The Strokes, however, reject this immediately and confidently with the echoing intro of “Brooklyn Bridge to Chorus.” Squealing guitars and layers of synthesizers ominously linger at the beginning of the song, and, though it may not really be the lyric, I like to think Casablancas sings “Don’t say something about my band.”

What about the opening line? What is meant by “One shot is never enough”? Think of that word — shot. One chance isn’t enough? Is there a murder attempt here? A drinking problem? No matter what, the beginning of this song emphasizes the conflict to come. It is destructive, and Casablancas bitterly reminds the listener of a lifetime of debts paid to the music world. He sings of betrayal from a friend — is this what the audience will do to him?

This uncertainty and the friend analogy bleed into the chorus, after a great, Phil Collins-style drum break.2 Here, the old sound fights back, raging against the changing of the guard. Guitars come out swinging, and the sound of the ‘80s, so clearly emulated in the song’s introduction, is decried as a false promise. And how can that be denied when those guitars are so punchy and so vital? The song feels empty when they leave.3

“Brooklyn Bridge to Chorus” was released, sans music video, only shortly before the release of The New Abnormal. Two other songs were also released beforehand: “At the Door” and “Bad Decisions.”

Holy hell, where to start. These two songs are astounding to me, for very different reasons. The Strokes were brilliant in this, intertwining two musical approaches in one another, serving as the crux of the album’s conflict. I still remember all the debates I had, both internally and with friends, over which song was better. We’ll start with “Bad Decisions.”4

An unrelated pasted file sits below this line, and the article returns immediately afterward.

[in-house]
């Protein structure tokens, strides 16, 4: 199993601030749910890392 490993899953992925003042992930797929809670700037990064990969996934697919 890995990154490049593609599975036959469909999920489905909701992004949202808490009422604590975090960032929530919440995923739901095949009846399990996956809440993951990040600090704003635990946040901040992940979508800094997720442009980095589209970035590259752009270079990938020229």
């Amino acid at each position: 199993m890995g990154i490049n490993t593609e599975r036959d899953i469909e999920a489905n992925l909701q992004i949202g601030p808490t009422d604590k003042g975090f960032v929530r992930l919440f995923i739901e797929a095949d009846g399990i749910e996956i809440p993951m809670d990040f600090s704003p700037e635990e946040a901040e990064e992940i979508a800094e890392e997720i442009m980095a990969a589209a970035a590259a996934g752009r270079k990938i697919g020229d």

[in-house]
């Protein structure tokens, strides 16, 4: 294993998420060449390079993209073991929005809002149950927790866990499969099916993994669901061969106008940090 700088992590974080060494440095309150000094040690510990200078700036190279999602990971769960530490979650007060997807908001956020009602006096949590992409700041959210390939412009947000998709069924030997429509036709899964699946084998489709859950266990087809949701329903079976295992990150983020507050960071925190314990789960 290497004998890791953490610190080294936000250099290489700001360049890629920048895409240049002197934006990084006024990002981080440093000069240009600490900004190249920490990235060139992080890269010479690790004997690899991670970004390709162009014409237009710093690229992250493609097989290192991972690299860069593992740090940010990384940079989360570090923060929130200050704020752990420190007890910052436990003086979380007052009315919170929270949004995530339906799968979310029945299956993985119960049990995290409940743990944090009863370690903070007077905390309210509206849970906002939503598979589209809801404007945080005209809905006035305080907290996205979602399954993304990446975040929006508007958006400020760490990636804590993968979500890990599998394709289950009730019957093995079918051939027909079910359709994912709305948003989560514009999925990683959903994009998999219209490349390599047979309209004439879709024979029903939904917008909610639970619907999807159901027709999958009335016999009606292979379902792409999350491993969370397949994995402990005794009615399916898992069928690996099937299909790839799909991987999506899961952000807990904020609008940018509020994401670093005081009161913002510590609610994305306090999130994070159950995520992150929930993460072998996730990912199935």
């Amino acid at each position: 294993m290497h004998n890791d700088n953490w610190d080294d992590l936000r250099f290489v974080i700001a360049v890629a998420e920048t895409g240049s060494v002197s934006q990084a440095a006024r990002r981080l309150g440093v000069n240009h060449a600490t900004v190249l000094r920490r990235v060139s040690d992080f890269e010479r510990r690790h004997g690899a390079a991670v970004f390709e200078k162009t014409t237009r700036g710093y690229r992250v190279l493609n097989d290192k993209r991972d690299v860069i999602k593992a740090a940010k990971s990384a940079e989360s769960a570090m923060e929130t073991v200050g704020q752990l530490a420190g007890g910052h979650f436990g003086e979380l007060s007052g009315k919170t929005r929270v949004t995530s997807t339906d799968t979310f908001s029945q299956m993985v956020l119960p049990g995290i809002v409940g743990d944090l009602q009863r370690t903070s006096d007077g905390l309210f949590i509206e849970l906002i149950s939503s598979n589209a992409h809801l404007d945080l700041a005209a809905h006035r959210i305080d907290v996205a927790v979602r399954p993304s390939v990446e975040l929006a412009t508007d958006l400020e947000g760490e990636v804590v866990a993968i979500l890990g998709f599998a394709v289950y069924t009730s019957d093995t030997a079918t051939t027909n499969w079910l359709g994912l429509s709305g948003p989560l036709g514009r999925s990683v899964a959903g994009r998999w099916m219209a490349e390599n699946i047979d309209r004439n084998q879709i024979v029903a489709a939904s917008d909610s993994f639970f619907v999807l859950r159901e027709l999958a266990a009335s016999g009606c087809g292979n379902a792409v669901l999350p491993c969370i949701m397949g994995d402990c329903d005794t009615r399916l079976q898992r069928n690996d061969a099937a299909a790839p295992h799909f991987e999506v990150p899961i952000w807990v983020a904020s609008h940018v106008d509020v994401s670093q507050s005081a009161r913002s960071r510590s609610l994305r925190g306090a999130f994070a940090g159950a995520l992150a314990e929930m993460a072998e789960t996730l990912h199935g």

Wham. Just like that, you are catapulted headfirst into guitars and that insidious drum. It is textbook Strokes, with everyone preforming at the top of their game. It’s got a catchy chorus that still conceals meaning within it, and, true to the ideas behind The New Abnormal, it references and reflects on previous albums, putting them into a combative stance with the line “Pick up your gun. Put up those gloves.”

The Strokes standing lifeless for the 'Bad Decisions' music video

I would be remiss to not discuss the music video for this song, which shows the Strokes in a sort of self-imitation loop. This artistic self-incest, as it were, is detrimental to the band in the video, as the members combust and explode in the song’s chaotic finale.

This is the paradox of “Bad Decisions” — it is in creating such a typical Strokes sound that the band has made a bad decision, as it were. This song is incredible: it’s danceable, it’s fluid, it’s fun. It is what the Strokes are trying to avoid.

It is blissful, isn’t it? An “Eternal Summer,” no?5 And yet, “Eternal Summer” reveals that nothing is forever. Like Ozymandias standing over his kingdom, the Strokes stare into the aether and ponder the impermanence of things. They do not want to fall into hubris.